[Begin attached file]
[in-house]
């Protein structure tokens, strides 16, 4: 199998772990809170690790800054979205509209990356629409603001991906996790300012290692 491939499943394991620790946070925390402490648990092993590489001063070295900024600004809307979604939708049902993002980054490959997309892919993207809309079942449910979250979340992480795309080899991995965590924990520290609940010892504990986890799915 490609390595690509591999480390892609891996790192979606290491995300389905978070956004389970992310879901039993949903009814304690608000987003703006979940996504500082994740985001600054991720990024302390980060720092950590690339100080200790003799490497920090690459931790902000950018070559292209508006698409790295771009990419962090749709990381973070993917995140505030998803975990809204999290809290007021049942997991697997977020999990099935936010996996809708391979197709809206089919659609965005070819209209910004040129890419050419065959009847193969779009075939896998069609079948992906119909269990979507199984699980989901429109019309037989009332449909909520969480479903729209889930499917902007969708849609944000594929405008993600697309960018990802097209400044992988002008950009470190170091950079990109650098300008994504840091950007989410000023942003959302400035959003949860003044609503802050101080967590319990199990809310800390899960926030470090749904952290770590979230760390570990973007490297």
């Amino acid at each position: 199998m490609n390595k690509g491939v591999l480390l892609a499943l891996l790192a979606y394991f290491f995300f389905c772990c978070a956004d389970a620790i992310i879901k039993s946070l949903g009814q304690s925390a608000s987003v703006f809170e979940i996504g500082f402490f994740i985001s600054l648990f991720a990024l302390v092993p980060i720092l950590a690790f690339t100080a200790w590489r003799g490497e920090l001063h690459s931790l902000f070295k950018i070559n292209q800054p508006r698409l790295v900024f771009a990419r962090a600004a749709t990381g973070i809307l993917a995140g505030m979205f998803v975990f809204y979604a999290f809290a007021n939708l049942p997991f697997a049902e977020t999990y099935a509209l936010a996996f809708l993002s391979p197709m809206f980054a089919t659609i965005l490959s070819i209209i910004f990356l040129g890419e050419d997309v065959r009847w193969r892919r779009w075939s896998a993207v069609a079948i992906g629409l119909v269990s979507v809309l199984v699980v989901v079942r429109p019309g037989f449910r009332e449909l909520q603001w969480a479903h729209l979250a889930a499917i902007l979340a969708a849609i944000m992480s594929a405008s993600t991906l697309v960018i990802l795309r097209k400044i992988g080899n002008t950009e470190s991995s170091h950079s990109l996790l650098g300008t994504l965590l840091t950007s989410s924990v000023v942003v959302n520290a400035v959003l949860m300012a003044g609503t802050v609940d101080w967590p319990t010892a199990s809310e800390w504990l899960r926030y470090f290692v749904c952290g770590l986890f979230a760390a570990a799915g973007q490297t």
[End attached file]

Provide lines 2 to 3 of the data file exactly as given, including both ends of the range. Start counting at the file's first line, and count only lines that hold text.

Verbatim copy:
């Protein structure tokens, strides 16, 4: 199998772990809170690790800054979205509209990356629409603001991906996790300012290692 491939499943394991620790946070925390402490648990092993590489001063070295900024600004809307979604939708049902993002980054490959997309892919993207809309079942449910979250979340992480795309080899991995965590924990520290609940010892504990986890799915 490609390595690509591999480390892609891996790192979606290491995300389905978070956004389970992310879901039993949903009814304690608000987003703006979940996504500082994740985001600054991720990024302390980060720092950590690339100080200790003799490497920090690459931790902000950018070559292209508006698409790295771009990419962090749709990381973070993917995140505030998803975990809204999290809290007021049942997991697997977020999990099935936010996996809708391979197709809206089919659609965005070819209209910004040129890419050419065959009847193969779009075939896998069609079948992906119909269990979507199984699980989901429109019309037989009332449909909520969480479903729209889930499917902007969708849609944000594929405008993600697309960018990802097209400044992988002008950009470190170091950079990109650098300008994504840091950007989410000023942003959302400035959003949860003044609503802050101080967590319990199990809310800390899960926030470090749904952290770590979230760390570990973007490297």
């Amino acid at each position: 199998m490609n390595k690509g491939v591999l480390l892609a499943l891996l790192a979606y394991f290491f995300f389905c772990c978070a956004d389970a620790i992310i879901k039993s946070l949903g009814q304690s925390a608000s987003v703006f809170e979940i996504g500082f402490f994740i985001s600054l648990f991720a990024l302390v092993p980060i720092l950590a690790f690339t100080a200790w590489r003799g490497e920090l001063h690459s931790l902000f070295k950018i070559n292209q800054p508006r698409l790295v900024f771009a990419r962090a600004a749709t990381g973070i809307l993917a995140g505030m979205f998803v975990f809204y979604a999290f809290a007021n939708l049942p997991f697997a049902e977020t999990y099935a509209l936010a996996f809708l993002s391979p197709m809206f980054a089919t659609i965005l490959s070819i209209i910004f990356l040129g890419e050419d997309v065959r009847w193969r892919r779009w075939s896998a993207v069609a079948i992906g629409l119909v269990s979507v809309l199984v699980v989901v079942r429109p019309g037989f449910r009332e449909l909520q603001w969480a479903h729209l979250a889930a499917i902007l979340a969708a849609i944000m992480s594929a405008s993600t991906l697309v960018i990802l795309r097209k400044i992988g080899n002008t950009e470190s991995s170091h950079s990109l996790l650098g300008t994504l965590l840091t950007s989410s924990v000023v942003v959302n520290a400035v959003l949860m300012a003044g609503t802050v609940d101080w967590p319990t010892a199990s809310e800390w504990l899960r926030y470090f290692v749904c952290g770590l986890f979230a760390a570990a799915g973007q490297t």